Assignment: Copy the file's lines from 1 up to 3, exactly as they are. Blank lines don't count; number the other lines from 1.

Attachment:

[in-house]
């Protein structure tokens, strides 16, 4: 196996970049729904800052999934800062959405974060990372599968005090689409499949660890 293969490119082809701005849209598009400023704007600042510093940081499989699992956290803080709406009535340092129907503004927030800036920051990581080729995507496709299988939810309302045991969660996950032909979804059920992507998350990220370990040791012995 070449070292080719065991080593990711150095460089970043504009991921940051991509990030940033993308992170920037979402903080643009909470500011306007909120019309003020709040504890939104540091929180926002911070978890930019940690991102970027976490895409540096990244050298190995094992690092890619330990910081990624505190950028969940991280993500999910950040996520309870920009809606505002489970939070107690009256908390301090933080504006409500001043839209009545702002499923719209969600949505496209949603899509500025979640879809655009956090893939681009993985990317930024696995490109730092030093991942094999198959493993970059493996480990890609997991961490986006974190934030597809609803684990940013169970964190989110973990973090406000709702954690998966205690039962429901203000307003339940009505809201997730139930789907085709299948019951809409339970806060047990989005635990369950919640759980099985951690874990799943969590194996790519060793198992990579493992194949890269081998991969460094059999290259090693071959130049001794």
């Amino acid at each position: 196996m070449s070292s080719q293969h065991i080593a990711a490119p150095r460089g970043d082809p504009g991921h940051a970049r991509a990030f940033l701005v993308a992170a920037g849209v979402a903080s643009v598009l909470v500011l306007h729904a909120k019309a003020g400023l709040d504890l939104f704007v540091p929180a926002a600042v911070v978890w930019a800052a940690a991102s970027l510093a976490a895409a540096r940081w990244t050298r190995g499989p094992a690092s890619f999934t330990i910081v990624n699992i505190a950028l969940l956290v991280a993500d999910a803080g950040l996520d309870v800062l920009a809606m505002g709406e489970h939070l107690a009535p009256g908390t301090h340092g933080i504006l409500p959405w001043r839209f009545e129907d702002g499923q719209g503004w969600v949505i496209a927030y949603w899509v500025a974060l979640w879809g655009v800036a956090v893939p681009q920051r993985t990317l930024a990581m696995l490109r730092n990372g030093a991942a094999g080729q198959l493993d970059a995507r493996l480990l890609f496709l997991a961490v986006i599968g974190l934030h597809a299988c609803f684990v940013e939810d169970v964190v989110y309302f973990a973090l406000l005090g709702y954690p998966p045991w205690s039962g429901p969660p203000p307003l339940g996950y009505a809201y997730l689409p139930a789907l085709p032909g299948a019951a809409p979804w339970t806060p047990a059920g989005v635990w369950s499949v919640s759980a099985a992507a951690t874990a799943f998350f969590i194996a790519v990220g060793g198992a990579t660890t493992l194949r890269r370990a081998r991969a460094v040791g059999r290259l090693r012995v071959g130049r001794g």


[in-house]
């Protein structure tokens, strides 16, 4: 196996970049729904800052999934800062959405974060990372599968005090689409499949660890 293969490119082809701005849209598009400023704007600042510093940081499989699992956290803080709406009535340092129907503004927030800036920051990581080729995507496709299988939810309302045991969660996950032909979804059920992507998350990220370990040791012995 070449070292080719065991080593990711150095460089970043504009991921940051991509990030940033993308992170920037979402903080643009909470500011306007909120019309003020709040504890939104540091929180926002911070978890930019940690991102970027976490895409540096990244050298190995094992690092890619330990910081990624505190950028969940991280993500999910950040996520309870920009809606505002489970939070107690009256908390301090933080504006409500001043839209009545702002499923719209969600949505496209949603899509500025979640879809655009956090893939681009993985990317930024696995490109730092030093991942094999198959493993970059493996480990890609997991961490986006974190934030597809609803684990940013169970964190989110973990973090406000709702954690998966205690039962429901203000307003339940009505809201997730139930789907085709299948019951809409339970806060047990989005635990369950919640759980099985951690874990799943969590194996790519060793198992990579493992194949890269081998991969460094059999290259090693071959130049001794």
């Amino acid at each position: 196996m070449s070292s080719q293969h065991i080593a990711a490119p150095r460089g970043d082809p504009g991921h940051a970049r991509a990030f940033l701005v993308a992170a920037g849209v979402a903080s643009v598009l909470v500011l306007h729904a909120k019309a003020g400023l709040d504890l939104f704007v540091p929180a926002a600042v911070v978890w930019a800052a940690a991102s970027l510093a976490a895409a540096r940081w990244t050298r190995g499989p094992a690092s890619f999934t330990i910081v990624n699992i505190a950028l969940l956290v991280a993500d999910a803080g950040l996520d309870v800062l920009a809606m505002g709406e489970h939070l107690a009535p009256g908390t301090h340092g933080i504006l409500p959405w001043r839209f009545e129907d702002g499923q719209g503004w969600v949505i496209a927030y949603w899509v500025a974060l979640w879809g655009v800036a956090v893939p681009q920051r993985t990317l930024a990581m696995l490109r730092n990372g030093a991942a094999g080729q198959l493993d970059a995507r493996l480990l890609f496709l997991a961490v986006i599968g974190l934030h597809a299988c609803f684990v940013e939810d169970v964190v989110y309302f973990a973090l406000l005090g709702y954690p998966p045991w205690s039962g429901p969660p203000p307003l339940g996950y009505a809201y997730l689409p139930a789907l085709p032909g299948a019951a809409p979804w339970t806060p047990a059920g989005v635990w369950s499949v919640s759980a099985a992507a951690t874990a799943f998350f969590i194996a790519v990220g060793g198992a990579t660890t493992l194949r890269r370990a081998r991969a460094v040791g059999r290259l090693r012995v071959g130049r001794g």